Jan 28, 2014 12:45 AM by Maddie Garrett
Surveillance cameras have been keeping a watchful eye on downtown Colorado Springs for almost two years now. And while some might call it "big brother," Colorado Springs Police said the surveillance system is working in catching criminals.
"Each camera has a sign under it that notifies the public that the cameras are in use. It's still amazing the things that people do downtown and think that they're anonymous and undetected," said Commander Pat Rigdon, Colorado Springs Police.
But they aren't undetected, volunteers put in more than 1,000 hours last year assisting police officers in the downtown area. And they're on track to put in the same amount this year.
Volunteers are watching about 10 surveillance cameras to see what's happening on the streets, and then they let officers know what's going on, and where to go.
"We've made well over a dozen felony narcotics arrests attributed to the cameras," said Commander Rigdon.
For the most part, people we talked to in downtown like the cameras.
"I think the surveillance cameras are a good idea, it'll help us keep track of people who are intoxicated, or who are also potentially doing drug deals, or if anybody were to get hit in the intersections it'll actually help out," said Kyle Allee.
But they don't catch everything. Bobbie Peterson manages Cj's Unique Boutique in downtown. She said the cameras didn't catch a mugging down the street from her shop a few months ago, and that wasn't the only incident.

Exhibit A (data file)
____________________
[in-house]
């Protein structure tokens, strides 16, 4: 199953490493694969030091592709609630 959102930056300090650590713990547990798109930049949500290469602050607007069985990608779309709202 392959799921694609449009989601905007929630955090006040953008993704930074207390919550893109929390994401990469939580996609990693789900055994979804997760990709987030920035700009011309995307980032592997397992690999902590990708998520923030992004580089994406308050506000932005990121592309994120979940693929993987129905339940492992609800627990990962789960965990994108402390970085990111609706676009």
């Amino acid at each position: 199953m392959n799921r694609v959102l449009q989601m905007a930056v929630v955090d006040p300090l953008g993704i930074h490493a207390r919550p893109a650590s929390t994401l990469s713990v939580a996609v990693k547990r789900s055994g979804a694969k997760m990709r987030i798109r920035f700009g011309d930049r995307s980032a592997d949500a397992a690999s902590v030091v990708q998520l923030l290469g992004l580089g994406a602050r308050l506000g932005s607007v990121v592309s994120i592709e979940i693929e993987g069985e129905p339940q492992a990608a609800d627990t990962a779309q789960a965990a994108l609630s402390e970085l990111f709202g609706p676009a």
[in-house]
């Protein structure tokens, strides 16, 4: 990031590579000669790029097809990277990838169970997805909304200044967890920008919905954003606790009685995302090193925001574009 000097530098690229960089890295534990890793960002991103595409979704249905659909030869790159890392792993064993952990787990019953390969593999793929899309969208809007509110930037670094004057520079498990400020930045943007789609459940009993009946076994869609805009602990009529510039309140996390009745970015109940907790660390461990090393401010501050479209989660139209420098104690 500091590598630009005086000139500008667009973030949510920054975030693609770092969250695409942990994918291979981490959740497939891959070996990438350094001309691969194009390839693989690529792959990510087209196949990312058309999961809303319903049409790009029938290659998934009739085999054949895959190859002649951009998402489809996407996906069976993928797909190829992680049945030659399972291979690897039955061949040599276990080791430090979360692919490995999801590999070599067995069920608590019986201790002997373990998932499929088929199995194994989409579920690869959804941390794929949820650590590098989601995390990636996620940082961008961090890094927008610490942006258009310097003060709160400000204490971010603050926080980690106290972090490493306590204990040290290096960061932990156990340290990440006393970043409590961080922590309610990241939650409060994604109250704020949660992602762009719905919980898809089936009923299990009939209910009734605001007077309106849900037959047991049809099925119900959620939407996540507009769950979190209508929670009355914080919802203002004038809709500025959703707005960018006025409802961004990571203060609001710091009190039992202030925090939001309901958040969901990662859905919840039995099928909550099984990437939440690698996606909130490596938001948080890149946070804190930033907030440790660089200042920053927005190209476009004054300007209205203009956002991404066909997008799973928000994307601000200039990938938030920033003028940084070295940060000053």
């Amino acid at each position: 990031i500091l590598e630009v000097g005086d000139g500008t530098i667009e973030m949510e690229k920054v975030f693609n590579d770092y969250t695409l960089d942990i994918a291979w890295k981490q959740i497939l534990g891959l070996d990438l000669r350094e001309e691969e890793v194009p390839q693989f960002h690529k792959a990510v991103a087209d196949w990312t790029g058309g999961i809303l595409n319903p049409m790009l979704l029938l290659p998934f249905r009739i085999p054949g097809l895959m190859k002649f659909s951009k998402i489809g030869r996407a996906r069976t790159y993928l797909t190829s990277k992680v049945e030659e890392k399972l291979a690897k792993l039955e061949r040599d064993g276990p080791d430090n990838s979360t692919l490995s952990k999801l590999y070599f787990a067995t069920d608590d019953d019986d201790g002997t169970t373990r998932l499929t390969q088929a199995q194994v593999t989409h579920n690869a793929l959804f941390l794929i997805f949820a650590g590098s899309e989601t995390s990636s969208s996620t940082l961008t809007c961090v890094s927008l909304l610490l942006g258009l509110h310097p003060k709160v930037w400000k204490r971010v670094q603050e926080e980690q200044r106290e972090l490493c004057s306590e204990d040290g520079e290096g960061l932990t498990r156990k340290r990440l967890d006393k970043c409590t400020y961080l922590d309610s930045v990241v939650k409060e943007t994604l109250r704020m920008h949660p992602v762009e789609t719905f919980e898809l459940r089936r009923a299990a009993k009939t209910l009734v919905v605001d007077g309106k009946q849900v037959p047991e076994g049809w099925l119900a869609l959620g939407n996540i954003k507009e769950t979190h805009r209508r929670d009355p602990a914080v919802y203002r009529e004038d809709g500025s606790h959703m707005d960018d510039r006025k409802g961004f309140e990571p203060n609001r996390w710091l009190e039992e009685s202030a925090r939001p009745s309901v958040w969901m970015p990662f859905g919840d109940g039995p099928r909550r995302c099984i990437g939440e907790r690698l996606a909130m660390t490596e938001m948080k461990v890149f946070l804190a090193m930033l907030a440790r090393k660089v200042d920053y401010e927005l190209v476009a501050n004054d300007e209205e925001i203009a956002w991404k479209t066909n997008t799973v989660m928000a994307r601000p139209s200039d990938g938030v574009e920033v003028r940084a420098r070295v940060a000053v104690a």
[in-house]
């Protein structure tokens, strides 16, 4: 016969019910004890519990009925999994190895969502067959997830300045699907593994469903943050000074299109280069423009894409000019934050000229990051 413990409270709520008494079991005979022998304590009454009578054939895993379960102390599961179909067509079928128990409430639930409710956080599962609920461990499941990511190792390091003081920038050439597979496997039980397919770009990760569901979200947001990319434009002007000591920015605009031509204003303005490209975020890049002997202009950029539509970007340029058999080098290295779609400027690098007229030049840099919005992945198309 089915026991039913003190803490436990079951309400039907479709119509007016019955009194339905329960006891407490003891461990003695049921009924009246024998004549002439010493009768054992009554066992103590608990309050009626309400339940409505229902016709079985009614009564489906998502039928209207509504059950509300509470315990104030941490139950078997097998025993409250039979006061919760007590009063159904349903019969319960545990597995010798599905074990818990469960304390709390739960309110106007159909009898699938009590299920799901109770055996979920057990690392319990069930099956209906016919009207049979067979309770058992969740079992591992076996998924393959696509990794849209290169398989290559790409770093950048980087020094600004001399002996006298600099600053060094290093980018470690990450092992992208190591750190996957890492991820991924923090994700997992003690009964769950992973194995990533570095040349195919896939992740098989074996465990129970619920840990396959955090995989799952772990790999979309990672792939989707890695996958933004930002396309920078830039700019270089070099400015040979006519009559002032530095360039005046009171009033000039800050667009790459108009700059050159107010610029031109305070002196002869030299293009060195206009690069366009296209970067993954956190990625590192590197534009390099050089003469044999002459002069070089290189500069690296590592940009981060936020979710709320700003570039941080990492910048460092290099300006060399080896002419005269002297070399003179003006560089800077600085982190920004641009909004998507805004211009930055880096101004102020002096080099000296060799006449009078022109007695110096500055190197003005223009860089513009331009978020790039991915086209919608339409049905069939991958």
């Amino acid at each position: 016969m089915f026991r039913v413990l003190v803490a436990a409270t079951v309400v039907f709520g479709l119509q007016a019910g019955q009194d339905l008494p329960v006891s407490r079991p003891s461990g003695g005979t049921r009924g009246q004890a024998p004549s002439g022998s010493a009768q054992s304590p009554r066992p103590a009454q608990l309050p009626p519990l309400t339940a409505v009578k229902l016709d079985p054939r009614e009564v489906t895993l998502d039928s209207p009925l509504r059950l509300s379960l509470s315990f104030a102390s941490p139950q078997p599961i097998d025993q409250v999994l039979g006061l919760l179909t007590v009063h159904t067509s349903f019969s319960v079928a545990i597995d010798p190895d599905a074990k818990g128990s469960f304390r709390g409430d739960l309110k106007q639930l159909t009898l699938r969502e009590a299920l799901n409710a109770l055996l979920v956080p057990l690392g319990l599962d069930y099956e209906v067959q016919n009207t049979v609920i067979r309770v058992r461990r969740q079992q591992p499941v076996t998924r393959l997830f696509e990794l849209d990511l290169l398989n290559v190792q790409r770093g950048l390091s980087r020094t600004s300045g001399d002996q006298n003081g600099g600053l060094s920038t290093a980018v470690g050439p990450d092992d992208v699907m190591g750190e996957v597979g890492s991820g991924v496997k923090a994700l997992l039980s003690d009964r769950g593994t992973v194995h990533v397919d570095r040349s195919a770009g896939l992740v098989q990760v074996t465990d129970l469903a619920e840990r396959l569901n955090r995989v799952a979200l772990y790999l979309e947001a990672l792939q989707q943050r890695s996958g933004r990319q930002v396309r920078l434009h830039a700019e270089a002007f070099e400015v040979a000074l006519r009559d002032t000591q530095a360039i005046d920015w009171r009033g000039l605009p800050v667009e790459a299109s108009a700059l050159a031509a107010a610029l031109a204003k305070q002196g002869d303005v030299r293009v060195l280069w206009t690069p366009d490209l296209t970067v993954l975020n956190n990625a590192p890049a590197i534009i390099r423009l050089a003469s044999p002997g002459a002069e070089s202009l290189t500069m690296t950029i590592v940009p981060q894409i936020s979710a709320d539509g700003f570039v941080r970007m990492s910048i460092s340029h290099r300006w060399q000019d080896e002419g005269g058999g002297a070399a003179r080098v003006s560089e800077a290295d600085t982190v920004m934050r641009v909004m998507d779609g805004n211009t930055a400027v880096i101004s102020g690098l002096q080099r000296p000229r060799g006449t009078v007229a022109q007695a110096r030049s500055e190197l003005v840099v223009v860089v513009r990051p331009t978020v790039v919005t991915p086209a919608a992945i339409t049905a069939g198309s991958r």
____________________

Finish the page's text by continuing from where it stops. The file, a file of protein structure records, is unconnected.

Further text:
"Somebody broke our front window a few weeks ago, like right after the New Year, half of it was all busted out and there was no cameras that caught that either," said Peterson.
Still, she supports the cameras, even if they haven't helped in her case.
"I'm sure that there's too much down here for the cops to catch everything of course," she explained.
While there is only so much police can catch, they try focus on high risk areas in hopes of making downtown a little safer.
"It's really been a success in my mind so far, the volunteers though have really been a big part of that," said Commander Rigdon.
The City of Colorado Springs initially spent $183,000 on the cameras in 2012. The Downtown Development Authority paid for the first three years of maintenance.